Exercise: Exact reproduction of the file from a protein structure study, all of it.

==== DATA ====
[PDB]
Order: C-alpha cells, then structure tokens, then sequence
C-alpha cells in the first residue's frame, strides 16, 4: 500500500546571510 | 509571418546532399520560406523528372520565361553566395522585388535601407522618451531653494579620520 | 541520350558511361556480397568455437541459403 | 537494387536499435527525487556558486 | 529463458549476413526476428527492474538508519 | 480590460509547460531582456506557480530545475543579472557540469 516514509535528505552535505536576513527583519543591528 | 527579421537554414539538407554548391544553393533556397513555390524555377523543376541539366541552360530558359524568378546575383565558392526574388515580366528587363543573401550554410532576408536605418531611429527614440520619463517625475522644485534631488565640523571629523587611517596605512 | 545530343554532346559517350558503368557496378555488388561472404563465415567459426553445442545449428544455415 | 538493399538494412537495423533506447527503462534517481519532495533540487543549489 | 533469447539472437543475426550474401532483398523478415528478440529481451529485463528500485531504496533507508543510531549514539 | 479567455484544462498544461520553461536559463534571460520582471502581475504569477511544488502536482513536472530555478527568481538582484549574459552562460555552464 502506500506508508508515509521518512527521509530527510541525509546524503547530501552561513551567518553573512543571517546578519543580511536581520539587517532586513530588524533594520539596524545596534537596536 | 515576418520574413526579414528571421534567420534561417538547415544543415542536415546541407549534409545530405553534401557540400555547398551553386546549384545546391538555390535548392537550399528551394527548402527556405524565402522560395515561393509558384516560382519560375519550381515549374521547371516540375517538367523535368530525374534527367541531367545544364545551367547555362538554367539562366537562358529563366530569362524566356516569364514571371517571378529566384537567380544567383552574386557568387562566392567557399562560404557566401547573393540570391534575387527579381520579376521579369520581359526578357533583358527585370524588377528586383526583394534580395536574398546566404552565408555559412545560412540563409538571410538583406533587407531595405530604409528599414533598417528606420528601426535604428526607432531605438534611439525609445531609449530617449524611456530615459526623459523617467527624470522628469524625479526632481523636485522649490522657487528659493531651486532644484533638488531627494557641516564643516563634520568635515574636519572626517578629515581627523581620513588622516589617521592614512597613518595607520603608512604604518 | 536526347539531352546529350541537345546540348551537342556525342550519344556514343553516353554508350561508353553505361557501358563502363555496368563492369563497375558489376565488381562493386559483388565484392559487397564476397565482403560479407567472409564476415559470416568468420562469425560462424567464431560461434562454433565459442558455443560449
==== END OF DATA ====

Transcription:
[PDB]
Order: C-alpha cells, then structure tokens, then sequence
C-alpha cells in the first residue's frame, strides 16, 4: 500500500546571510 | 509571418546532399520560406523528372520565361553566395522585388535601407522618451531653494579620520 | 541520350558511361556480397568455437541459403 | 537494387536499435527525487556558486 | 529463458549476413526476428527492474538508519 | 480590460509547460531582456506557480530545475543579472557540469 516514509535528505552535505536576513527583519543591528 | 527579421537554414539538407554548391544553393533556397513555390524555377523543376541539366541552360530558359524568378546575383565558392526574388515580366528587363543573401550554410532576408536605418531611429527614440520619463517625475522644485534631488565640523571629523587611517596605512 | 545530343554532346559517350558503368557496378555488388561472404563465415567459426553445442545449428544455415 | 538493399538494412537495423533506447527503462534517481519532495533540487543549489 | 533469447539472437543475426550474401532483398523478415528478440529481451529485463528500485531504496533507508543510531549514539 | 479567455484544462498544461520553461536559463534571460520582471502581475504569477511544488502536482513536472530555478527568481538582484549574459552562460555552464 502506500506508508508515509521518512527521509530527510541525509546524503547530501552561513551567518553573512543571517546578519543580511536581520539587517532586513530588524533594520539596524545596534537596536 | 515576418520574413526579414528571421534567420534561417538547415544543415542536415546541407549534409545530405553534401557540400555547398551553386546549384545546391538555390535548392537550399528551394527548402527556405524565402522560395515561393509558384516560382519560375519550381515549374521547371516540375517538367523535368530525374534527367541531367545544364545551367547555362538554367539562366537562358529563366530569362524566356516569364514571371517571378529566384537567380544567383552574386557568387562566392567557399562560404557566401547573393540570391534575387527579381520579376521579369520581359526578357533583358527585370524588377528586383526583394534580395536574398546566404552565408555559412545560412540563409538571410538583406533587407531595405530604409528599414533598417528606420528601426535604428526607432531605438534611439525609445531609449530617449524611456530615459526623459523617467527624470522628469524625479526632481523636485522649490522657487528659493531651486532644484533638488531627494557641516564643516563634520568635515574636519572626517578629515581627523581620513588622516589617521592614512597613518595607520603608512604604518 | 536526347539531352546529350541537345546540348551537342556525342550519344556514343553516353554508350561508353553505361557501358563502363555496368563492369563497375558489376565488381562493386559483388565484392559487397564476397565482403560479407567472409564476415559470416568468420562469425560462424567464431560461434562454433565459442558455443560449